From losing comfort to optimising it

How do you do your shopping? Do you go to a supermarket a couple of times a month, or do you go to different shops (greengrocers, bakers, fishmongers, etc.)? Everyone and everything are rushing everywhere, but it is clear how difficult it is to reconcile family, work and social life -not to mention the impossibility of having time for personal care. In addition, since the opening of large shopping centres and the existence of housing in places far from the urban centre of the municipality, we increasingly stop going to the local shops and end up buying products that are neither local nor of proximity or quality. Everyone and everything are in a hurry, from the farming community that uses phytosanitary products, among others, to increase production to the distributors who, as long as there is business, are indifferent to the mode of transport of foodstuffs, and finally to the consumers, who will do their shopping saving time and money.

One of the big transformations that the future must witness is the containment of the ever-increasing spiral between production and consumption, which would otherwise lead to self-destruction. It has to be contained by “crushing” it to turn it into something as close as possible to a circle. The old pillars of the productive economy have to give way to the nuts: non-consumerist culture, maximum durability, and maximum recycling.

It seems that such a radical change should not be possible. But the germ of the consumer society -that is, chain production- is barely a century old, and it took a lot of disinformation to introduce and make planned obsolescence acceptable¹. Thus, a radical change was made, albeit in the opposite direction. What remains to be seen is whether we will be able to make the change again.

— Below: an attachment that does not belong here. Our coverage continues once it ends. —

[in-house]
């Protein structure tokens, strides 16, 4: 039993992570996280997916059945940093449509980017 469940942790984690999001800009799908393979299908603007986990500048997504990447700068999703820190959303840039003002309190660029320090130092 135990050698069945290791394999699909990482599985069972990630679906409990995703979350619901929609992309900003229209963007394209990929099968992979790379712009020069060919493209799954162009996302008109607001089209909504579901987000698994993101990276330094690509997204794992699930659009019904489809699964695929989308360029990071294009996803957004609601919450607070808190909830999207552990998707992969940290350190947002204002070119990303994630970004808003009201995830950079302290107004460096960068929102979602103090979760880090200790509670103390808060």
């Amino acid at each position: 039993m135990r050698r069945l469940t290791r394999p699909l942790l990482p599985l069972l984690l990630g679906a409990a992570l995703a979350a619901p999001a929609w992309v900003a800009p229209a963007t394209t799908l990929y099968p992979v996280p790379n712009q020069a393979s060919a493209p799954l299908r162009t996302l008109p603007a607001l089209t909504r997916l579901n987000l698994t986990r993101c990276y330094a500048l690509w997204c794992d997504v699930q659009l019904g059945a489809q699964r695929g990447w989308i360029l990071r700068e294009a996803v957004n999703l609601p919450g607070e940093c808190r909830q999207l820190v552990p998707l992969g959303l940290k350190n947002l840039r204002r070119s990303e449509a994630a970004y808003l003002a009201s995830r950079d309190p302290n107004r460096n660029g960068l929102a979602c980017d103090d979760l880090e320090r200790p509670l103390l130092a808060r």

One of the fears this economic perspective raises is losing jobs. But in a production system oriented to come as close as possible to being circular, there will be a lot of work in repair shops, research centres for productive transformation, recycling plants (‘the new mines’), labour-intensive occupations with a low environmental impact (such as health, education, social welfare, leisure, culture)² … and other jobs we cannot even think of now.

But the fear we want to focus on is that of having to give up comfort. How will it affect us? And what about those who have not yet enjoyed the luxuries of the Western world?

What are comforts?

Convenient things or experiences, such as arriving by car to the door of where we are going. A different approach would be to use public transport to get quite close, moving in an urban environment without car congestion and with less pollution and noise.

We are so used to the former that the latter can seem more of an inconvenience. It is probably why around 70% of the inhabitants of Stockholm rejected the introduction of a congestion charge for car access in the city centre in 2006, in a referendum influenced by the media opposing the measure. The idea was to use the revenue from the charge to improve public transport, cycling and walking. After only half a year of testing it, more than half of the citizens already appreciated the advantages of the charge. Two years later, the alternative that would have aroused the opposition of 70% of the population would have been to withdraw the measureᵌ.